Goshawk shot and dumped in river
Police have launched an investigation after a Northern Goshawk was shot before being dumped into a river in Scotland. The bird – a female hatched in Angus four years ago – is thought to have been trapped and shot at close range before being disposed of in the River Esk. The body was found near St Cyrus, Aberdeenshire, by a member of the public in late March. The carcass was given to the Royal School of Veterinary Studies at Edinburgh University, where an X-ray revealed the bird was peppered with lead shot.
Northern Goshawk, undisclosed site, Aragón (Natalino Fenech).
This news comes just days after the Scottish government's latest statistics claimed raptor persecution is at a record low, with suggestions that only nine recorded crimes against birds of prey took place last year. However, despite these figures, Scotland Police now have another case to investigate, and they're appealing to anyone who may have any information on the Northern Goshawk to come forward.
Dr Ruth Tingay, from Raptor Persecution UK, said of the latest incident: "Given the large amount of lead shot in its body it would have died immediately, so it's possible it was killed on the shoreline and left to rot. Another explanation is that the Northern Goshawk had been shot and killed further inland and then tossed in the river for the water to carry away the corpse, and thus the evidence of the crime. The amount of lead shot is a clear indication it was shot at close range. Maybe it was caught in a trap then killed and dumped – it is quite hard to get up close to an adult Northern Goshawk unless it is trapped somewhere."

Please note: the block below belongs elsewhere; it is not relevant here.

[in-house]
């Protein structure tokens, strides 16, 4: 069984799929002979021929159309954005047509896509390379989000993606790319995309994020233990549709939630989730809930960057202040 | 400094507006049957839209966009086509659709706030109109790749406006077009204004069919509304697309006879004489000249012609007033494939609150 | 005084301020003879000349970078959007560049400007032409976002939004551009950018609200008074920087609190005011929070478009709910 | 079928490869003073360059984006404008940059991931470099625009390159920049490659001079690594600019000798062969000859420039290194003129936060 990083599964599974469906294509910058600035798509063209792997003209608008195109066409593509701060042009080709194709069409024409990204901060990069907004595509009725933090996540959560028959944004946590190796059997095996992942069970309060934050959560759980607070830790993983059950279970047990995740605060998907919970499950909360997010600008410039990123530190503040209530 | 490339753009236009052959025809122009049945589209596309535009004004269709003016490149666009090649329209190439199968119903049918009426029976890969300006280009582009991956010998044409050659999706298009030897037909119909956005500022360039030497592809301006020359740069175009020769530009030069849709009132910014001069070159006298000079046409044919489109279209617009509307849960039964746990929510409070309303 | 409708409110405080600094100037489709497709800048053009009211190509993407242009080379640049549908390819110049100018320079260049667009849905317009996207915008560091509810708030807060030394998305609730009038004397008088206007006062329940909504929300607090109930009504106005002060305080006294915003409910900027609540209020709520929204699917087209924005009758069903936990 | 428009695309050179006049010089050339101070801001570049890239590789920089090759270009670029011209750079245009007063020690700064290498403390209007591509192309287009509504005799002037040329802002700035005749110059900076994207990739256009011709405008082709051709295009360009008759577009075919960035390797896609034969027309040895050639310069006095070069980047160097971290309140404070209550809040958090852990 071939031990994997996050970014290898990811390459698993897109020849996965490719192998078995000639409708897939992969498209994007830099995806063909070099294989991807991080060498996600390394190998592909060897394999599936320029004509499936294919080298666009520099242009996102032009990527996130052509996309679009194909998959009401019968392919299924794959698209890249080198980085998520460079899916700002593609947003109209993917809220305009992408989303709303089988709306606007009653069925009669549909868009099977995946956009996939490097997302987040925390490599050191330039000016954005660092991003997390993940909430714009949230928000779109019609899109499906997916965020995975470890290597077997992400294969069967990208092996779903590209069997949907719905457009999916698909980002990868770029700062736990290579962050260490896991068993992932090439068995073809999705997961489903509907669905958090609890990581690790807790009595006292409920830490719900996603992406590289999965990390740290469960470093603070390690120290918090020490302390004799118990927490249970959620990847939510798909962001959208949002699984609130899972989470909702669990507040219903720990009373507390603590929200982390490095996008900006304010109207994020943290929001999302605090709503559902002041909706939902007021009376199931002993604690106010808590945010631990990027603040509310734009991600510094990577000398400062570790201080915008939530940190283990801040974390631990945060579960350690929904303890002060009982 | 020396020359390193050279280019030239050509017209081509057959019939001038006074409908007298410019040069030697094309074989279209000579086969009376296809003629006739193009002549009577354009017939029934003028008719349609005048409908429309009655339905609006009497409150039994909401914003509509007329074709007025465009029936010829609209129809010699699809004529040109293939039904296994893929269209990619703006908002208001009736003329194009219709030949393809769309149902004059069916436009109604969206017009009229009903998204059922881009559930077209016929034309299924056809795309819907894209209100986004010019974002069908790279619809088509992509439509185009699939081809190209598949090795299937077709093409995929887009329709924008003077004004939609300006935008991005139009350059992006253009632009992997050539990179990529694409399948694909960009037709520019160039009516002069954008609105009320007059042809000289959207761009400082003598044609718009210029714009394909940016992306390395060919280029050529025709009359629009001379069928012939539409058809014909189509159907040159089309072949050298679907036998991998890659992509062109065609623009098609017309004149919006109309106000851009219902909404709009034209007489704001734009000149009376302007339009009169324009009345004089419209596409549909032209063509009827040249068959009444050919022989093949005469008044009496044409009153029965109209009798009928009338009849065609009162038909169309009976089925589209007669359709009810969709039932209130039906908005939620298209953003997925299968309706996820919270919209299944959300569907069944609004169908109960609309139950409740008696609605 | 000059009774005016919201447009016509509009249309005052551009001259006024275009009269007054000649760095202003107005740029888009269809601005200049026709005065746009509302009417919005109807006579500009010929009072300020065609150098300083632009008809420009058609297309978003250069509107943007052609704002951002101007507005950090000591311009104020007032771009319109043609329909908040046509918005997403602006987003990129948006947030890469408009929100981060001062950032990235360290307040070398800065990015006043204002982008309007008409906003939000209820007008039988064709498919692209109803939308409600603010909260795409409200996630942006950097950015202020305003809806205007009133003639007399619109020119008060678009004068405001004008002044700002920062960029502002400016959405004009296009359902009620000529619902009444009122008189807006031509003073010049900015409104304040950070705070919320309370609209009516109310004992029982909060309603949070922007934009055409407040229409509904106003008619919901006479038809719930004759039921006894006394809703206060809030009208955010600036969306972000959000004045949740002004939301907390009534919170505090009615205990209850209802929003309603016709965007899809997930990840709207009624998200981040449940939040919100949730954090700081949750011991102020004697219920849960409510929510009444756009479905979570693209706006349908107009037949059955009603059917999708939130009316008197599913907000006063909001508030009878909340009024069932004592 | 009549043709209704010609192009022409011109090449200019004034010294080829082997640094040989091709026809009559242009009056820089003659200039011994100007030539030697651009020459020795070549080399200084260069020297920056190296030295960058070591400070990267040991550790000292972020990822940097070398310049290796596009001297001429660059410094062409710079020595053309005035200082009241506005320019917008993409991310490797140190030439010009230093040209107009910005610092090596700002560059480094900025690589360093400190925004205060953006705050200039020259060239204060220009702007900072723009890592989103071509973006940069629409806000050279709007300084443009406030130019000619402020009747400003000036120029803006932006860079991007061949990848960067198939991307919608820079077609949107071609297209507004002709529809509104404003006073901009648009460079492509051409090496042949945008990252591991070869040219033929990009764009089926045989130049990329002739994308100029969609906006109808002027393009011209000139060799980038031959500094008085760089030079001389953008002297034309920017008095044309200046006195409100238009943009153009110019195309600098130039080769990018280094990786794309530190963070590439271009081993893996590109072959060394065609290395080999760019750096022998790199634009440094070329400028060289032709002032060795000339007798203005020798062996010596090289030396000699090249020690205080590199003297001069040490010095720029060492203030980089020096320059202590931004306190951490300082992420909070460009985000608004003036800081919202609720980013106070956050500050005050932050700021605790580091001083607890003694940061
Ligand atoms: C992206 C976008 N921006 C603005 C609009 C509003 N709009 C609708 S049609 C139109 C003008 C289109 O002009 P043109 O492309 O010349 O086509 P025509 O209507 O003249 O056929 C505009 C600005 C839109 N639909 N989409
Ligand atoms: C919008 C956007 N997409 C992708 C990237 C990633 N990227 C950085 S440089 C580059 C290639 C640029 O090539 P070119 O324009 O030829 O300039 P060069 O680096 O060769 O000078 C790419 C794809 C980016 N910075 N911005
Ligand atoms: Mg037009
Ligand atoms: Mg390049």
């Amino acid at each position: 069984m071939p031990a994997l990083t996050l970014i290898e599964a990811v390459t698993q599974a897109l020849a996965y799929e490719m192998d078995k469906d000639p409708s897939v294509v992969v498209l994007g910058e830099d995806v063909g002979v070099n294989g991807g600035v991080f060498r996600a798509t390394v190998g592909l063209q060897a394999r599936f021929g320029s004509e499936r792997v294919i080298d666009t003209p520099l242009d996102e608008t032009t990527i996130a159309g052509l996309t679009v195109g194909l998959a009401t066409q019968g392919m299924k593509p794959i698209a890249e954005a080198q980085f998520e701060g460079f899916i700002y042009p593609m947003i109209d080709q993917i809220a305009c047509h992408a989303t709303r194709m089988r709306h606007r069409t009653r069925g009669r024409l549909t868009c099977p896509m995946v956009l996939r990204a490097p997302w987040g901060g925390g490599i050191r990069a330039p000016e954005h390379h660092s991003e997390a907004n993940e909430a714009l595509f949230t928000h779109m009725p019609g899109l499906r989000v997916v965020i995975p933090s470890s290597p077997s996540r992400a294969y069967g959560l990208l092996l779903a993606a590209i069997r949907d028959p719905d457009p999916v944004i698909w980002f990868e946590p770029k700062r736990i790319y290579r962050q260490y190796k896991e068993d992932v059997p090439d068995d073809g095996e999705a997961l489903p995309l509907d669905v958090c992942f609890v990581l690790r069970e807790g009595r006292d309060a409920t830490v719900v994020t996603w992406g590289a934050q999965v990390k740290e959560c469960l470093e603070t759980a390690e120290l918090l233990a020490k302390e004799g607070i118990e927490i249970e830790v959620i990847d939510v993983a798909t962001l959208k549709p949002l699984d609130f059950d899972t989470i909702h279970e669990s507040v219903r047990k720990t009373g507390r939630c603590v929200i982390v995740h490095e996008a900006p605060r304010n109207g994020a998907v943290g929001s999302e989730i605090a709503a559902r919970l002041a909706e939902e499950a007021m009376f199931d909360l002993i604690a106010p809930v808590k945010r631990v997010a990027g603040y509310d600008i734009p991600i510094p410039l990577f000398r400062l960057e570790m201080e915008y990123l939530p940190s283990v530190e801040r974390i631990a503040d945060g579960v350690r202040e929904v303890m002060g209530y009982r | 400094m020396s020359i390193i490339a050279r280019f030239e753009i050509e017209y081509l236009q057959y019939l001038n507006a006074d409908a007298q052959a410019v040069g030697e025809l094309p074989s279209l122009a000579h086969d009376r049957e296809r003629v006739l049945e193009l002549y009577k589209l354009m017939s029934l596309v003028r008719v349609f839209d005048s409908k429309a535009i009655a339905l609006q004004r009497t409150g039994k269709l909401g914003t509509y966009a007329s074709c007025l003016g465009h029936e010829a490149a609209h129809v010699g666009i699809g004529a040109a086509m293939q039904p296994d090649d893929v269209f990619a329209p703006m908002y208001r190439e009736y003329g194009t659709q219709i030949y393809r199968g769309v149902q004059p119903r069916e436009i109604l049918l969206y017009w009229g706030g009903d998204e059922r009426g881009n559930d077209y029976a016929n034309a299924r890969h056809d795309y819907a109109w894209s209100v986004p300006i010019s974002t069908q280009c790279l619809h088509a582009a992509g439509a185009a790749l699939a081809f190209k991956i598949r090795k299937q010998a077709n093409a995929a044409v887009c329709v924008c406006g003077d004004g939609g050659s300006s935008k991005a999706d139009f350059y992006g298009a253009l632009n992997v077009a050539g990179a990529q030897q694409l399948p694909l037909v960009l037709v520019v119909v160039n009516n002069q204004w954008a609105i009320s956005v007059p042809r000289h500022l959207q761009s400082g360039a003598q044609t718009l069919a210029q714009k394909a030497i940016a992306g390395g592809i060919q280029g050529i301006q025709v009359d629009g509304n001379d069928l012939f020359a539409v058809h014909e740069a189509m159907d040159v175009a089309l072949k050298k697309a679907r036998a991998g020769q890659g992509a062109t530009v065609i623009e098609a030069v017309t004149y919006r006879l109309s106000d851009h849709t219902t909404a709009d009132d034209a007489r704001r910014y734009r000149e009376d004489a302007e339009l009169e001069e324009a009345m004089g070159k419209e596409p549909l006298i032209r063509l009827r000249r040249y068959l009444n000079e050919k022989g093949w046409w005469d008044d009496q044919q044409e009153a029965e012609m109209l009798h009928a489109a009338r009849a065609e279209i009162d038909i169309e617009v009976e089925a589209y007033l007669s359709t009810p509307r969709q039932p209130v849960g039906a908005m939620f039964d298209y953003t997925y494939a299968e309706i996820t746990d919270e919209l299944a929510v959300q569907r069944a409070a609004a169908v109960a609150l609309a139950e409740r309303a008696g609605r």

The corpse, found far away from any suitable habitat, was initially sent to Edinburgh University for tests, which revealed the lead shot in its body. It was then sent to Scotland's Rural College for a post-mortem, after which police were notified. Dr Tingay added: "Over the years we have seen a decrease in poisoning incidents but an increase in shooting. By shooting birds, the criminals have complete control of the crime scene. If they get a clean shot they kill the bird and remove it to get rid of the evidence.
"A lot of this killing is going on at night, using thermal-imaging and night-vision equipment. Not only is there a lack of witnesses, but if someone has put in a hidden camera, thermal imaging will pick up the heat from the battery and they can destroy the camera."